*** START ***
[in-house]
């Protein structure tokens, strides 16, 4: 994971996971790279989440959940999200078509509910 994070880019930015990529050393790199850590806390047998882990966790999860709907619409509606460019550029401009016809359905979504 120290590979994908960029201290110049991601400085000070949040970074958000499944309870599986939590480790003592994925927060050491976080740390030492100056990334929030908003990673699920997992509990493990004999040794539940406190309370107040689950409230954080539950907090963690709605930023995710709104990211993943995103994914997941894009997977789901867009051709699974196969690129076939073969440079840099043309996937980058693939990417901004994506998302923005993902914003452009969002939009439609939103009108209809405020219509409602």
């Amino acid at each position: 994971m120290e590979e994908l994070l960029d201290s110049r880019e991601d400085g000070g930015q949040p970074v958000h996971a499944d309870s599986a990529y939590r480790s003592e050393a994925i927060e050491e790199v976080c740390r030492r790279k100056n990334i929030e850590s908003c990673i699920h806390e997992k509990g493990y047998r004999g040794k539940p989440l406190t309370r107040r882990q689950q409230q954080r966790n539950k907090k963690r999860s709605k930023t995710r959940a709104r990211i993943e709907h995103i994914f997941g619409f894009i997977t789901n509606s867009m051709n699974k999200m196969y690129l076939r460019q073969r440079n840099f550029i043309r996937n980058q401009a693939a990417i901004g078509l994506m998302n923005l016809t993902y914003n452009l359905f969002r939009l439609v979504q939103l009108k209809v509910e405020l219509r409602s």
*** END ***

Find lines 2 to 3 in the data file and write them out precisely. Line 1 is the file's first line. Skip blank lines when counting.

């Protein structure tokens, strides 16, 4: 994971996971790279989440959940999200078509509910 994070880019930015990529050393790199850590806390047998882990966790999860709907619409509606460019550029401009016809359905979504 120290590979994908960029201290110049991601400085000070949040970074958000499944309870599986939590480790003592994925927060050491976080740390030492100056990334929030908003990673699920997992509990493990004999040794539940406190309370107040689950409230954080539950907090963690709605930023995710709104990211993943995103994914997941894009997977789901867009051709699974196969690129076939073969440079840099043309996937980058693939990417901004994506998302923005993902914003452009969002939009439609939103009108209809405020219509409602």
């Amino acid at each position: 994971m120290e590979e994908l994070l960029d201290s110049r880019e991601d400085g000070g930015q949040p970074v958000h996971a499944d309870s599986a990529y939590r480790s003592e050393a994925i927060e050491e790199v976080c740390r030492r790279k100056n990334i929030e850590s908003c990673i699920h806390e997992k509990g493990y047998r004999g040794k539940p989440l406190t309370r107040r882990q689950q409230q954080r966790n539950k907090k963690r999860s709605k930023t995710r959940a709104r990211i993943e709907h995103i994914f997941g619409f894009i997977t789901n509606s867009m051709n699974k999200m196969y690129l076939r460019q073969r440079n840099f550029i043309r996937n980058q401009a693939a990417i901004g078509l994506m998302n923005l016809t993902y914003n452009l359905f969002r939009l439609v979504q939103l009108k209809v509910e405020l219509r409602s």